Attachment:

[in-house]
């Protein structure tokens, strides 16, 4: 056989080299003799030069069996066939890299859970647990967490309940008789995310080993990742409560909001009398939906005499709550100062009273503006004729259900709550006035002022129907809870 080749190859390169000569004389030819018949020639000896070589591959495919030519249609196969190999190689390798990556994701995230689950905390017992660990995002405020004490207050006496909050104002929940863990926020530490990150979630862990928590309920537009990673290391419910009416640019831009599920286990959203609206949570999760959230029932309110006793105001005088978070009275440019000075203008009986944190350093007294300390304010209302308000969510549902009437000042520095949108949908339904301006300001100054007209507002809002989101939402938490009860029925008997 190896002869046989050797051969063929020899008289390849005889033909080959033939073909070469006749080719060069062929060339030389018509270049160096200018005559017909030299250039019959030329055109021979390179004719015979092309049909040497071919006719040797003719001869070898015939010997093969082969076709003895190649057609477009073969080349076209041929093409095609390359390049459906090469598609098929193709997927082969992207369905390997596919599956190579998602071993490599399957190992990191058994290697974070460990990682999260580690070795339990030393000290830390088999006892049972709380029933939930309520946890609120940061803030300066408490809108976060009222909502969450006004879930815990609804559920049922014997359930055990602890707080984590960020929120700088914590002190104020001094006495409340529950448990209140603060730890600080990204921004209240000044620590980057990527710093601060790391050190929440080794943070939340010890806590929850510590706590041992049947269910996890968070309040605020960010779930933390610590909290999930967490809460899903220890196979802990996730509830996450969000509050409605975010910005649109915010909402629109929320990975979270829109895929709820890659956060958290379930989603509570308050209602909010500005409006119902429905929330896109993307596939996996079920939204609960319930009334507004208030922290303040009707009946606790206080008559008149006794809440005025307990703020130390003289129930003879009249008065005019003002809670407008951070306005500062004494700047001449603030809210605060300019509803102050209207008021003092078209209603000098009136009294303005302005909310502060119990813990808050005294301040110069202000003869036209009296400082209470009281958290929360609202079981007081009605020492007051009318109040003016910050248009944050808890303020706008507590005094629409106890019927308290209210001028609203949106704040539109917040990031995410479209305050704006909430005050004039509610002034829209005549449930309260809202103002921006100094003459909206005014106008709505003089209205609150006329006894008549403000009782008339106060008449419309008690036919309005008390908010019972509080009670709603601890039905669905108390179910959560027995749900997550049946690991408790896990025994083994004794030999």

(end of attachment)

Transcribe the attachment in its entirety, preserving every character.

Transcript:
[in-house]
């Protein structure tokens, strides 16, 4: 056989080299003799030069069996066939890299859970647990967490309940008789995310080993990742409560909001009398939906005499709550100062009273503006004729259900709550006035002022129907809870 080749190859390169000569004389030819018949020639000896070589591959495919030519249609196969190999190689390798990556994701995230689950905390017992660990995002405020004490207050006496909050104002929940863990926020530490990150979630862990928590309920537009990673290391419910009416640019831009599920286990959203609206949570999760959230029932309110006793105001005088978070009275440019000075203008009986944190350093007294300390304010209302308000969510549902009437000042520095949108949908339904301006300001100054007209507002809002989101939402938490009860029925008997 190896002869046989050797051969063929020899008289390849005889033909080959033939073909070469006749080719060069062929060339030389018509270049160096200018005559017909030299250039019959030329055109021979390179004719015979092309049909040497071919006719040797003719001869070898015939010997093969082969076709003895190649057609477009073969080349076209041929093409095609390359390049459906090469598609098929193709997927082969992207369905390997596919599956190579998602071993490599399957190992990191058994290697974070460990990682999260580690070795339990030393000290830390088999006892049972709380029933939930309520946890609120940061803030300066408490809108976060009222909502969450006004879930815990609804559920049922014997359930055990602890707080984590960020929120700088914590002190104020001094006495409340529950448990209140603060730890600080990204921004209240000044620590980057990527710093601060790391050190929440080794943070939340010890806590929850510590706590041992049947269910996890968070309040605020960010779930933390610590909290999930967490809460899903220890196979802990996730509830996450969000509050409605975010910005649109915010909402629109929320990975979270829109895929709820890659956060958290379930989603509570308050209602909010500005409006119902429905929330896109993307596939996996079920939204609960319930009334507004208030922290303040009707009946606790206080008559008149006794809440005025307990703020130390003289129930003879009249008065005019003002809670407008951070306005500062004494700047001449603030809210605060300019509803102050209207008021003092078209209603000098009136009294303005302005909310502060119990813990808050005294301040110069202000003869036209009296400082209470009281958290929360609202079981007081009605020492007051009318109040003016910050248009944050808890303020706008507590005094629409106890019927308290209210001028609203949106704040539109917040990031995410479209305050704006909430005050004039509610002034829209005549449930309260809202103002921006100094003459909206005014106008709505003089209205609150006329006894008549403000009782008339106060008449419309008690036919309005008390908010019972509080009670709603601890039905669905108390179910959560027995749900997550049946690991408790896990025994083994004794030999």